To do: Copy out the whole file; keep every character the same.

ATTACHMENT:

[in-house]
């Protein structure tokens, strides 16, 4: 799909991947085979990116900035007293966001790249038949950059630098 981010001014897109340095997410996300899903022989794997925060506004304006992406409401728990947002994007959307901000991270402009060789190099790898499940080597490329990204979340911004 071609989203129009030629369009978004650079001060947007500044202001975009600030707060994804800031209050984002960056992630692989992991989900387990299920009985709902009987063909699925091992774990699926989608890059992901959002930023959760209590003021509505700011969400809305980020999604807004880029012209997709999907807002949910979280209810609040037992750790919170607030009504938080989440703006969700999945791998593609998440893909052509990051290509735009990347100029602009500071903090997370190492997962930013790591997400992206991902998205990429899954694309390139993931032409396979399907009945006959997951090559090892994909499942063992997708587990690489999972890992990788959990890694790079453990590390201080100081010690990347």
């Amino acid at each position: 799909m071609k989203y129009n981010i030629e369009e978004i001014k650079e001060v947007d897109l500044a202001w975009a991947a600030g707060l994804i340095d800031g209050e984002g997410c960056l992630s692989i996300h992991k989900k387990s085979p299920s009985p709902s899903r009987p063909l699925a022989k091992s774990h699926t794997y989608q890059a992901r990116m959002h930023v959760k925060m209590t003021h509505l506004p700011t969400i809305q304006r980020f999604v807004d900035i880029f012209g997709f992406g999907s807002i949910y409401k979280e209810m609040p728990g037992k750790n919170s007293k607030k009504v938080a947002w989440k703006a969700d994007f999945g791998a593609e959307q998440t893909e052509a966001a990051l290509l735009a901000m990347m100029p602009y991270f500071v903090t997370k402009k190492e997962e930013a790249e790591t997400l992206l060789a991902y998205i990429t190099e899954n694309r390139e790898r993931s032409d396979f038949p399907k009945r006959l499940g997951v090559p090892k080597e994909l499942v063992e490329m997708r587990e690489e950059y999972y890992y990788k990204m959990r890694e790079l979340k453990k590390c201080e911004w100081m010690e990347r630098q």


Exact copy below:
[in-house]
């Protein structure tokens, strides 16, 4: 799909991947085979990116900035007293966001790249038949950059630098 981010001014897109340095997410996300899903022989794997925060506004304006992406409401728990947002994007959307901000991270402009060789190099790898499940080597490329990204979340911004 071609989203129009030629369009978004650079001060947007500044202001975009600030707060994804800031209050984002960056992630692989992991989900387990299920009985709902009987063909699925091992774990699926989608890059992901959002930023959760209590003021509505700011969400809305980020999604807004880029012209997709999907807002949910979280209810609040037992750790919170607030009504938080989440703006969700999945791998593609998440893909052509990051290509735009990347100029602009500071903090997370190492997962930013790591997400992206991902998205990429899954694309390139993931032409396979399907009945006959997951090559090892994909499942063992997708587990690489999972890992990788959990890694790079453990590390201080100081010690990347």
């Amino acid at each position: 799909m071609k989203y129009n981010i030629e369009e978004i001014k650079e001060v947007d897109l500044a202001w975009a991947a600030g707060l994804i340095d800031g209050e984002g997410c960056l992630s692989i996300h992991k989900k387990s085979p299920s009985p709902s899903r009987p063909l699925a022989k091992s774990h699926t794997y989608q890059a992901r990116m959002h930023v959760k925060m209590t003021h509505l506004p700011t969400i809305q304006r980020f999604v807004d900035i880029f012209g997709f992406g999907s807002i949910y409401k979280e209810m609040p728990g037992k750790n919170s007293k607030k009504v938080a947002w989440k703006a969700d994007f999945g791998a593609e959307q998440t893909e052509a966001a990051l290509l735009a901000m990347m100029p602009y991270f500071v903090t997370k402009k190492e997962e930013a790249e790591t997400l992206l060789a991902y998205i990429t190099e899954n694309r390139e790898r993931s032409d396979f038949p399907k009945r006959l499940g997951v090559p090892k080597e994909l499942v063992e490329m997708r587990e690489e950059y999972y890992y990788k990204m959990r890694e790079l979340k453990k590390c201080e911004w100081m010690e990347r630098q």